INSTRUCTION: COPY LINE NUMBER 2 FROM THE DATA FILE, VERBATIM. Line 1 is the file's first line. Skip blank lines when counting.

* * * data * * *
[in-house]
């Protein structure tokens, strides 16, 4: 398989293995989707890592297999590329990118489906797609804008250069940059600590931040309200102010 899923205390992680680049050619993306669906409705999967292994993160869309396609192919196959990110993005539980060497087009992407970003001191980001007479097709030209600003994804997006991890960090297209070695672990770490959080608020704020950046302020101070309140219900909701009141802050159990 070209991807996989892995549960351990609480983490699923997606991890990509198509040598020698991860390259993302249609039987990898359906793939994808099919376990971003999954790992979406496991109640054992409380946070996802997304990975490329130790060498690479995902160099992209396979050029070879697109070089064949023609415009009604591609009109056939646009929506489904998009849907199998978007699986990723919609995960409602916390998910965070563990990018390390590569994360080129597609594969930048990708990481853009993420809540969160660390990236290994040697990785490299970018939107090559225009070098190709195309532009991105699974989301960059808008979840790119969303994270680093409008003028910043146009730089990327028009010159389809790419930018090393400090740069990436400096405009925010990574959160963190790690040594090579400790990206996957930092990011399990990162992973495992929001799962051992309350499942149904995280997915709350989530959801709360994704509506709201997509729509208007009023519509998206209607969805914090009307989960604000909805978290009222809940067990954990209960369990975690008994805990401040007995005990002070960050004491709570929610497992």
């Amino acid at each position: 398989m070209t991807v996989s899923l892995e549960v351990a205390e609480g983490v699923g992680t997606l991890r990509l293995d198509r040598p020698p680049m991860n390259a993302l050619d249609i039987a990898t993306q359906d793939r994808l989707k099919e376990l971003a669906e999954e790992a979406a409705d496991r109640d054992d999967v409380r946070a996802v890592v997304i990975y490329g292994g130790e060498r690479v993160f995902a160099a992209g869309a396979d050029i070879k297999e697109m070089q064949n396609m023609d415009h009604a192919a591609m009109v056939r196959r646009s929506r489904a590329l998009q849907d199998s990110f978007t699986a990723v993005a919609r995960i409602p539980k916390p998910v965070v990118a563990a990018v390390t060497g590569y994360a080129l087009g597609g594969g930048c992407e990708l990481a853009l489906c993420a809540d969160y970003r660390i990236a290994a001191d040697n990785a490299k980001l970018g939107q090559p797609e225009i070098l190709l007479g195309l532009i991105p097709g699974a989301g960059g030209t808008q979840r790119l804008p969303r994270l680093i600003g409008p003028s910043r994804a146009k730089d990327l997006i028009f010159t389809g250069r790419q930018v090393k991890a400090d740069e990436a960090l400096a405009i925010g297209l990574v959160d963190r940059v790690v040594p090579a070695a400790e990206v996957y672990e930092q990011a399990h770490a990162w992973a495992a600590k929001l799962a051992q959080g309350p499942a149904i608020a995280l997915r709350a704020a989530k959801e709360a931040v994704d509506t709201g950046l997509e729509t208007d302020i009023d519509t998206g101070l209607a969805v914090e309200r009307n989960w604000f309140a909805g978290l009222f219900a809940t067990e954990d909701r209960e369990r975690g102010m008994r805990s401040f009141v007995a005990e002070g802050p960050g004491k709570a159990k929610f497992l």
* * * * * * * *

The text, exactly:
């Protein structure tokens, strides 16, 4: 398989293995989707890592297999590329990118489906797609804008250069940059600590931040309200102010 899923205390992680680049050619993306669906409705999967292994993160869309396609192919196959990110993005539980060497087009992407970003001191980001007479097709030209600003994804997006991890960090297209070695672990770490959080608020704020950046302020101070309140219900909701009141802050159990 070209991807996989892995549960351990609480983490699923997606991890990509198509040598020698991860390259993302249609039987990898359906793939994808099919376990971003999954790992979406496991109640054992409380946070996802997304990975490329130790060498690479995902160099992209396979050029070879697109070089064949023609415009009604591609009109056939646009929506489904998009849907199998978007699986990723919609995960409602916390998910965070563990990018390390590569994360080129597609594969930048990708990481853009993420809540969160660390990236290994040697990785490299970018939107090559225009070098190709195309532009991105699974989301960059808008979840790119969303994270680093409008003028910043146009730089990327028009010159389809790419930018090393400090740069990436400096405009925010990574959160963190790690040594090579400790990206996957930092990011399990990162992973495992929001799962051992309350499942149904995280997915709350989530959801709360994704509506709201997509729509208007009023519509998206209607969805914090009307989960604000909805978290009222809940067990954990209960369990975690008994805990401040007995005990002070960050004491709570929610497992």